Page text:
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Alex Rodriguez hits 659th home run, moving within one of tying Willie Mays

Alex Rodriguez #13 of the New York Yankees

Alex Rodriguez #13 of the New York Yankees follows through on a first-inning home run against the New York Mets at Yankee Stadium on Sunday, April 26, 2015. Photo Credit: Jim McIsaac

Alex Rodriguez drew one step closer.

A step closer to fourth on the all-time home run list and a step closer to a possible showdown with the Yankees in front of an arbitrator.

Rodriguez, who entered Sunday night in his worst slump of the season, hit career homer No. 659 in the first inning of the Yankees' 6-4 victory, driving a 2-and-2 curveball from Mets lefthander Jonathon Niese off the top of the right-centerfield wall into the Yankees' bullpen. It was the fifth homer of the season for A-Rod, who entered the game in a 3-for-24 skid.

The blast pulled A-Rod within one of Willie Mays for fourth on the career home run list. Tying Mays, according to his contract, would trigger the first of a handful of $6-million homer bonuses.

But the Yankees made it clear in a private meeting with Rodriguez in February that they plan to withhold that bonus, and any others. From their perspective, all of those achievements are tainted by his PED use and are not marketable milestones.

After he hit two homers April 17, when he was asked if he was distracted by the prospect of a potential war with his club over the 660 bonus, Rodriguez said, "Not at all."

He added: "I try not to think about it. I'm just really focusing on trying to help the team win."

Rodriguez, whose homer drew the Yankees within 2-1, had several more chances to tie Mays.

He batted during the Yankees' four-run second and doubled down the leftfield line. Mets leftfielder Michael Cuddyer spiked his throw into the infield for an error that allowed Chris Young to give the Yankees a 4-2 lead. Young touched the plate a split-second before Rodriguez, trying for third on the play, was tagged out to end the inning.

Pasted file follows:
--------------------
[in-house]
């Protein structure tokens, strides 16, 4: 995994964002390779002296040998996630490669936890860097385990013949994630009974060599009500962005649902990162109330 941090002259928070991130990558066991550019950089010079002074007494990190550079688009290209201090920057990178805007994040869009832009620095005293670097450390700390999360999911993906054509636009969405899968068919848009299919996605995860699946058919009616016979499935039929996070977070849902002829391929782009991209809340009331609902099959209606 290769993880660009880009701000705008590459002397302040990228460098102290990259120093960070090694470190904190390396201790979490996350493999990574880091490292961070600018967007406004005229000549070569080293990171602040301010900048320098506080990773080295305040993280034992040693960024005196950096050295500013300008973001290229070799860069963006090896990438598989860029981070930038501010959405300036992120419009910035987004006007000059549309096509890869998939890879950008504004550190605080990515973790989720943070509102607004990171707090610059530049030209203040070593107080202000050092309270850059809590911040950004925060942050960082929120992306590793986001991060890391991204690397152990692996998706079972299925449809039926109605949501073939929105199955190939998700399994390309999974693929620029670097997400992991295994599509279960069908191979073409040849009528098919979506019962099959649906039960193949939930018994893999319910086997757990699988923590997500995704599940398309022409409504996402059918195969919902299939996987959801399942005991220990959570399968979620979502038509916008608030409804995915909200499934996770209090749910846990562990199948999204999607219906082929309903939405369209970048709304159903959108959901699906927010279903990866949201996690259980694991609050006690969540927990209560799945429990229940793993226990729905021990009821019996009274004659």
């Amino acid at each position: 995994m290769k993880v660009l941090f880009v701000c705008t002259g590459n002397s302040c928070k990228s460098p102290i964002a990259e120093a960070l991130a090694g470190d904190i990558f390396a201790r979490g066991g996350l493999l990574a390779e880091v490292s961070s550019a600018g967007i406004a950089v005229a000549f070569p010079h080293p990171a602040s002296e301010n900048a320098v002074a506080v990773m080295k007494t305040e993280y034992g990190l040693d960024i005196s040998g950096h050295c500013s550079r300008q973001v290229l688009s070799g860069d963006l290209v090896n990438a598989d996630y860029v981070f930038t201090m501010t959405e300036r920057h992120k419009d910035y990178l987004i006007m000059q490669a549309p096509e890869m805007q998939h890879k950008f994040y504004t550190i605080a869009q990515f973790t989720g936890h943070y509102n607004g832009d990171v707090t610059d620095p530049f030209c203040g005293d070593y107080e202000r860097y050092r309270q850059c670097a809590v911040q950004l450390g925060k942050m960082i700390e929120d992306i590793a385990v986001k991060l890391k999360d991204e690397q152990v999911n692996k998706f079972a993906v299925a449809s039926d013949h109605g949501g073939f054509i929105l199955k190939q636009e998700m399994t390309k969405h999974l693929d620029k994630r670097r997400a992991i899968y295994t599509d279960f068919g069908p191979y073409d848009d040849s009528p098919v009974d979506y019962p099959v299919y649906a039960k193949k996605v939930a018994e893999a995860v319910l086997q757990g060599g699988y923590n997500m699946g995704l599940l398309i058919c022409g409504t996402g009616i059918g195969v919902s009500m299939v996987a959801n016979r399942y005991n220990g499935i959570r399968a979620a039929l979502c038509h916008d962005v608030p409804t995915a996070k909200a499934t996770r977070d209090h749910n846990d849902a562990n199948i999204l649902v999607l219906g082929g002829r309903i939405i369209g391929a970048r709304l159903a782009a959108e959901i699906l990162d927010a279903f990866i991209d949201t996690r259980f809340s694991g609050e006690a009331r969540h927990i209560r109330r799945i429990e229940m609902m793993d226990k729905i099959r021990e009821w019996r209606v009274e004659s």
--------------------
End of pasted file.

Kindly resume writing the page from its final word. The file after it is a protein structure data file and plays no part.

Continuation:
A-Rod bounced into a forceout in the fifth, giving him his second RBI of the game and 13th of the season, and lined out to left to end the seventh.

Rodriguez batted sixth the night he hit two homers against the Rays in St. Petersburg, and Joe Girardi rewarded him by putting him in the three-hole. But the 3-for-24 slump began a day later, and A-Rod's chase for 660 started to look similar to his chase for 600.

Rodriguez hit the 599th homer of his career on July 22, 2010 -- a seventh-inning shot off the Royals' Robinson Tejeda at the Stadium -- and stayed there for 13 long days.

Finally, on Aug. 4 against Shaun Marcum of the Blue Jays at the Stadium, Rodriguez connected on No. 600, a first-inning blast.

Before Sunday night's game, Girardi said he didn't think A-Rod was putting too much pressure on himself.

"I haven't sensed it," Girardi said. "I thought he hit some balls pretty well in Detroit [last Monday through Thursday]. It's not the easiest ballpark to hit balls out in. I haven't sensed it yet, but if I [did], I'd probably sit down and talk to him."

At least for now, it appears as if that talk will not be necessary.


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